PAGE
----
Surya, "Babu Ji. catch them now! catch them now!"

    Chandra, "Son. Have a little patience. I am sure your maternal uncle would settle for nothing less than some fine Gobhir Jaler Maach."

    Surya, "Babu Ji. How do we catch a Gobhir Jaler Maach?"

    Chandra, "By diving-deep, my son, that should have been very obvious!"

    Surya, "And so it is, Babu Ji. Haven't I seen you doing that sort of deep diving for a few years now?"

    Chandra, "You have? Have you? That is really good. And then, Dear Son, you should know what sort of fishing tools I use on such occasions? Can you hand me them?"

    Surya, "Yes. Babu Ji. Here they are!"

    Thus saying young Surya handed his father Chandra a very sharp and spiked hand-harpoon. It had numerous bone and antler barbs and was meant to thrust and spear fish while diving below the waters of the Ganges. Chandra stared at the water for a bit, collected his breath, and then dived straight into them, holding the harpoon in his left hand. As soon as he was inside the water and the chill of the water had hit his system and then subsided somewhat and then as soon as his eyes had adjusted somewhat to the muddy-waters, in anticipation of the the clearer waters below, and in order to propel himself quickly and better over there, he shifted the harpoon Surya had given to him to his right hand, such that it would help him paddle his way down faster, before his breath gave out. He had to spear a good and a very big fish today, or else, it would be back to his village and to Agiya Baitaal. It had to be a Rehu or Katla fish, as his probable benefactor Mahadeo Kevat himelf favoured only these two varieties as they had very few tricky sort of fish-bones and lots and lots of very juicy and meaty parts.

    Both of these types of fish move around in schools, the proverbial Schools or A School of Fish. These migrate upwards from the Farakka near the Gangetic Delta at Sunderbans, along with the more favoured Ilish Maach, and come upriver Ganges to breed. They are here, therefore, necessarily in schools or groups.

    A few further seconds of vigorous swimming vertically downwards into the Ganges brought Chandrakishore amidst a sea of Katla and Rehu Maach. Now he paddled furiously with his feet to position himself upright to deliver that jab of his harpoon. As he held his breath and position treading the waters gently a school of Rehu Maach started swimming in his direction.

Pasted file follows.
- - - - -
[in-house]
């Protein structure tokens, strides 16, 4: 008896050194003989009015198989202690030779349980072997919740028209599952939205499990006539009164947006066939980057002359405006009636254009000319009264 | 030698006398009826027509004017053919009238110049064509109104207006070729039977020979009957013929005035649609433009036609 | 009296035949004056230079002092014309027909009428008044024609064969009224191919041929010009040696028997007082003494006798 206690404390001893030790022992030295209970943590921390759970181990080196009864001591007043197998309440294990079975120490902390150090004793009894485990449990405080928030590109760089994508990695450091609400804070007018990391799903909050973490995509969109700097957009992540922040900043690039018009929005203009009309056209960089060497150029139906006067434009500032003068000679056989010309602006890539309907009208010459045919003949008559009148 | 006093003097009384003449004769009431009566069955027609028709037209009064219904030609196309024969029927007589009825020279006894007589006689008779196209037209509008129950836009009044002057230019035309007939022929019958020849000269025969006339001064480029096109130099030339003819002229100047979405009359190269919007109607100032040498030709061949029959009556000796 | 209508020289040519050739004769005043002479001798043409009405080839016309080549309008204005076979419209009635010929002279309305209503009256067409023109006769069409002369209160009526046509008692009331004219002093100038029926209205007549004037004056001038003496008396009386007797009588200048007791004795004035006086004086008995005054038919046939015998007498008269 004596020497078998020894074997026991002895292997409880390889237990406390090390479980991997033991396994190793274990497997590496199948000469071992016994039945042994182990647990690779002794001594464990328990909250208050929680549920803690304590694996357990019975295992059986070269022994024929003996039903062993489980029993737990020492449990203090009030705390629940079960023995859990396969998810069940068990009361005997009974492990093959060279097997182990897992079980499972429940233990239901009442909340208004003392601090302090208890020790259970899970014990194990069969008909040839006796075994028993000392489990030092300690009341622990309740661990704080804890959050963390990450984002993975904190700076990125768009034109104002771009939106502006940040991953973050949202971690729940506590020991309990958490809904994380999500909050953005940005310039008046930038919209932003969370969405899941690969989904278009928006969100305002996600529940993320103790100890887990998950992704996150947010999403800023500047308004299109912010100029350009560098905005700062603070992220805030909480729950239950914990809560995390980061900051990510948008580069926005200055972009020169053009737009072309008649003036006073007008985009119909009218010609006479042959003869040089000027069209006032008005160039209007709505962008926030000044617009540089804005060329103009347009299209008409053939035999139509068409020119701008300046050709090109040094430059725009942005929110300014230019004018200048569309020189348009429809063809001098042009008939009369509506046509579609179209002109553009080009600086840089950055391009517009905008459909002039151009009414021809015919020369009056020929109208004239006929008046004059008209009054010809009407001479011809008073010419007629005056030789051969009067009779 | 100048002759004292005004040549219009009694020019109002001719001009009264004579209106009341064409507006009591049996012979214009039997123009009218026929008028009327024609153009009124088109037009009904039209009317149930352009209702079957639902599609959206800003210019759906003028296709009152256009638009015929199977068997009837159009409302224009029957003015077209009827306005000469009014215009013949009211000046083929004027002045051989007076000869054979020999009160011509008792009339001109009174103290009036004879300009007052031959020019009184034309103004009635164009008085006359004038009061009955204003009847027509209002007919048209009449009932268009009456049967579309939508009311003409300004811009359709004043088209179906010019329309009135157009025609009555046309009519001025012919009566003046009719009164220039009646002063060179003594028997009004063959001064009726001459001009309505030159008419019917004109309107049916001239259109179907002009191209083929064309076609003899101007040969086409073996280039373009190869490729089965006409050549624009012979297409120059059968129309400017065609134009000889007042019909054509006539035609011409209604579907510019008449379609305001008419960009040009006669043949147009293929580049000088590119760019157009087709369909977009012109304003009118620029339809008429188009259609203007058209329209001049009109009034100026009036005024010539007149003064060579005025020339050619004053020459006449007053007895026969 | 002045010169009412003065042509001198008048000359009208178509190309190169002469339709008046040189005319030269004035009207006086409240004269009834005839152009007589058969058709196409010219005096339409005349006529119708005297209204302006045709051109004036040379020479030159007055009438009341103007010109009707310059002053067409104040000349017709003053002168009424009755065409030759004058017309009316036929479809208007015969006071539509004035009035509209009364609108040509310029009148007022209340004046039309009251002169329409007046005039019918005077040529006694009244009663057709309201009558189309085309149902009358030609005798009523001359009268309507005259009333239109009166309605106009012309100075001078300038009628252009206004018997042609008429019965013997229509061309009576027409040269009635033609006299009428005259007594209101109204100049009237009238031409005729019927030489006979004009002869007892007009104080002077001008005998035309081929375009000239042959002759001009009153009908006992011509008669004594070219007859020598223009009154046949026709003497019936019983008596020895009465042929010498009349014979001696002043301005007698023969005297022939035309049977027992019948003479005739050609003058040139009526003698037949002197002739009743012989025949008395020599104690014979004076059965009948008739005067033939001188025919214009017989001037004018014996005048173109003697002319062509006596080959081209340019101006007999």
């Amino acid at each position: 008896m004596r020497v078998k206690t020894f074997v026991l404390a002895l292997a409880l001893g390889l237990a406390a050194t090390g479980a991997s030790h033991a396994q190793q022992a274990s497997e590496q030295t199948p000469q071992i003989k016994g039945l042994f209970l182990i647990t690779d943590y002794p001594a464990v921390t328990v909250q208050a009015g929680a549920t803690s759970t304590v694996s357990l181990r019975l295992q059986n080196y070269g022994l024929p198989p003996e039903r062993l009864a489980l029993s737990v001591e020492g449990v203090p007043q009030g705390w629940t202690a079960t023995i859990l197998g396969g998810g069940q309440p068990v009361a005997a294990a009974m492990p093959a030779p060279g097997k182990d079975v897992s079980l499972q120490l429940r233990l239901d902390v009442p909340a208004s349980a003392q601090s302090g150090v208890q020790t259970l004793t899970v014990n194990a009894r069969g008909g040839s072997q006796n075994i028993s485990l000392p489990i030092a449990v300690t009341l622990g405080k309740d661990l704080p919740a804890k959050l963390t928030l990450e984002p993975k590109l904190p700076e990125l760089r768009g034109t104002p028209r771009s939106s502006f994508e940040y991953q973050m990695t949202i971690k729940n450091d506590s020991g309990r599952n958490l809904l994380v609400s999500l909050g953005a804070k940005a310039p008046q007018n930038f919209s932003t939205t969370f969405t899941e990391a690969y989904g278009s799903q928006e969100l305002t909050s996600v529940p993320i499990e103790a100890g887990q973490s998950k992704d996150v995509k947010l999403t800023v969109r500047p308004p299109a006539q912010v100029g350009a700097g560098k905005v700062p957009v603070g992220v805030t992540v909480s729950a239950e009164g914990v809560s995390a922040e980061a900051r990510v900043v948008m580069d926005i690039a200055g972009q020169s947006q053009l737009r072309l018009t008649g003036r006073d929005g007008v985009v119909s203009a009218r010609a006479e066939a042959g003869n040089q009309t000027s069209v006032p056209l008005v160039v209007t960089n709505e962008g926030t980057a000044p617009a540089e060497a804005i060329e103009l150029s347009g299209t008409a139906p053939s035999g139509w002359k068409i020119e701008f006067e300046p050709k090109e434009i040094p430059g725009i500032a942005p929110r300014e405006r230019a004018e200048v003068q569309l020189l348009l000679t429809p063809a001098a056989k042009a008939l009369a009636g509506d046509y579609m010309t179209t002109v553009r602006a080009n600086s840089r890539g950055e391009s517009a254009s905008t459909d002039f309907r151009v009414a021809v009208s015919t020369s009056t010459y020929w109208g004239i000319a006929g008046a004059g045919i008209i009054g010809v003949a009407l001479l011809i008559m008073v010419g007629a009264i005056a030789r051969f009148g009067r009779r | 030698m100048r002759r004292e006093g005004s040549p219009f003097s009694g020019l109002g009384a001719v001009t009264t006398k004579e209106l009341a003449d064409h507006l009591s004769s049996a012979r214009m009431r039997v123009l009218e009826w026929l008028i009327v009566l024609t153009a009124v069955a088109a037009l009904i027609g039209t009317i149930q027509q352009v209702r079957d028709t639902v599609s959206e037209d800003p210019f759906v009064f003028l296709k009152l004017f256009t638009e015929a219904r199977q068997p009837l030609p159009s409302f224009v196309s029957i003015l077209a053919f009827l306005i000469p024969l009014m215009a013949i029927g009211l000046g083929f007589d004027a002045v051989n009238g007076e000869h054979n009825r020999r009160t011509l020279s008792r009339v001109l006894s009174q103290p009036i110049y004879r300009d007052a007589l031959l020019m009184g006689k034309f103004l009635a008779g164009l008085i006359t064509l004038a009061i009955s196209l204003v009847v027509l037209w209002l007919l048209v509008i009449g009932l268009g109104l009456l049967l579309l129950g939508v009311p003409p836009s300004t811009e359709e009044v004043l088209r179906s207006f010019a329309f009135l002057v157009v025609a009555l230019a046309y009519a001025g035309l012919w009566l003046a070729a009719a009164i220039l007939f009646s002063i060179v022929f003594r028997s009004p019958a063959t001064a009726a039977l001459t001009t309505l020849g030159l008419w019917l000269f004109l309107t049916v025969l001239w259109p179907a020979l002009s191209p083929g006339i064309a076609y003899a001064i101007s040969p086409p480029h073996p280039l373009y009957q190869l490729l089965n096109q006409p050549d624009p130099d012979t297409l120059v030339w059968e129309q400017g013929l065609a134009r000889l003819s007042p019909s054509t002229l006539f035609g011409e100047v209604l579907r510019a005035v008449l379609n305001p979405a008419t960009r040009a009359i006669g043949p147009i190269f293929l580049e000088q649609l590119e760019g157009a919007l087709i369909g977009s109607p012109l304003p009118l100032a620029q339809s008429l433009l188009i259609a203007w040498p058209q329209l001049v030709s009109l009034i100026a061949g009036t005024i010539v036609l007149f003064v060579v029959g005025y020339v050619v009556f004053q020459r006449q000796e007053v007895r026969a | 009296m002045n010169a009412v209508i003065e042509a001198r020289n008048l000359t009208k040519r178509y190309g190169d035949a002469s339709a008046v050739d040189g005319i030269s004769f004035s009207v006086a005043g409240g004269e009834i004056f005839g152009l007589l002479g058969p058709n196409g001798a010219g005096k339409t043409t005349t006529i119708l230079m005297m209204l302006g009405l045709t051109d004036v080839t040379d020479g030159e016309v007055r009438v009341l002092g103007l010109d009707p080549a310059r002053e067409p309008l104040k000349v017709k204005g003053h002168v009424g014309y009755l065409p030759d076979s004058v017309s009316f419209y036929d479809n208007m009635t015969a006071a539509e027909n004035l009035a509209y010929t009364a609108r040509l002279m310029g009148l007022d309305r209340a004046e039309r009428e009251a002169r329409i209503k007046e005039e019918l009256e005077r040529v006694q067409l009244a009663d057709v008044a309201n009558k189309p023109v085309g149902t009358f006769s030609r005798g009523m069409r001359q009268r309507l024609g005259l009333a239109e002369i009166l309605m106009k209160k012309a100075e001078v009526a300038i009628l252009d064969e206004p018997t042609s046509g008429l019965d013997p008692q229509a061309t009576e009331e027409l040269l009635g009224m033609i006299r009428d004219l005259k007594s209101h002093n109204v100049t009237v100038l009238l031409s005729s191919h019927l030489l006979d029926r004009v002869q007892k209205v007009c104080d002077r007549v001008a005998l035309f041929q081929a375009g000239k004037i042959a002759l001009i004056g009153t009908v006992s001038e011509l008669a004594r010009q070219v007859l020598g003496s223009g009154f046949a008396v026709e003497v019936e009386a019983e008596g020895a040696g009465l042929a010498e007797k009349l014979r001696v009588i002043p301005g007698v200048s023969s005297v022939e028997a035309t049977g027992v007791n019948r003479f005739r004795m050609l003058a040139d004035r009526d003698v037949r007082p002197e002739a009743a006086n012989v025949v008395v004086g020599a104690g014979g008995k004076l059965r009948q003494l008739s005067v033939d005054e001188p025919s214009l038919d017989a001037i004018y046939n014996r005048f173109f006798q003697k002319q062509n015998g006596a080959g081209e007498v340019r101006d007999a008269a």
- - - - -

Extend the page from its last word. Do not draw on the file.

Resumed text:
Chandra quickly unhooked the small fishing net Surya had given him which was hooked to his waist. Opened the mouth of it and a few Rehu fishes swam into it. Then he pulled the cord which sealed the mouth of this fishing net firmly shut.

    Now he was ready to start his swim upwards towards the surface. He tied the barbed harpoon to the other side of his waist using a length of twine and then thrust his feet to propelling him towards the surface.

    Surya was quick to reel him in by the rope which Chandra had tied himself to the waist and which was in Surya's hands too, from where he had been giving him the slack all this time, and all that he had needed. The downward dive could really have taken Chandra a long way away from the boat as under-river currents got hold of him, and hence, this rope. As Surya surface a hundred or so feet away from this boat, a very delighted Chandra, quietly waved to him, as Surya signalled to Chandra that he should start to pull the rope in.

    "Did you catch any fish, Babu Ji?" asked Surya.

    "Yes, I did. Will you quit talking and first reel me in!" hollered a very irritated Surya.

    Surya got the message that his father was indeed very exhausted and hence with nary a further word or whine he belleyed in the rope and brought Chandra to their boat. And then Chandra with the last vestiges of his energy hoisted up his net full of fish and lifted it high enough for Surya to get a hold of it and pull it into their boat. That done, Chandra was proferred a hand and very slowly and with a lot of effort he was heaved into the boat.


    Meanwhile, Devaki was still sitting by the fireside, listening to her brother Mahadeo Kevat's snores reverberating across the Ganga Plains. Presently Mahadeo awoke. Hearing the sounds of his awaking, Devaki rushed-in, into his spacious lodgings, and the spectacle of scores of inebriated bodies sprawled hither-thither, some on Khatias, some on the ground, she approached him.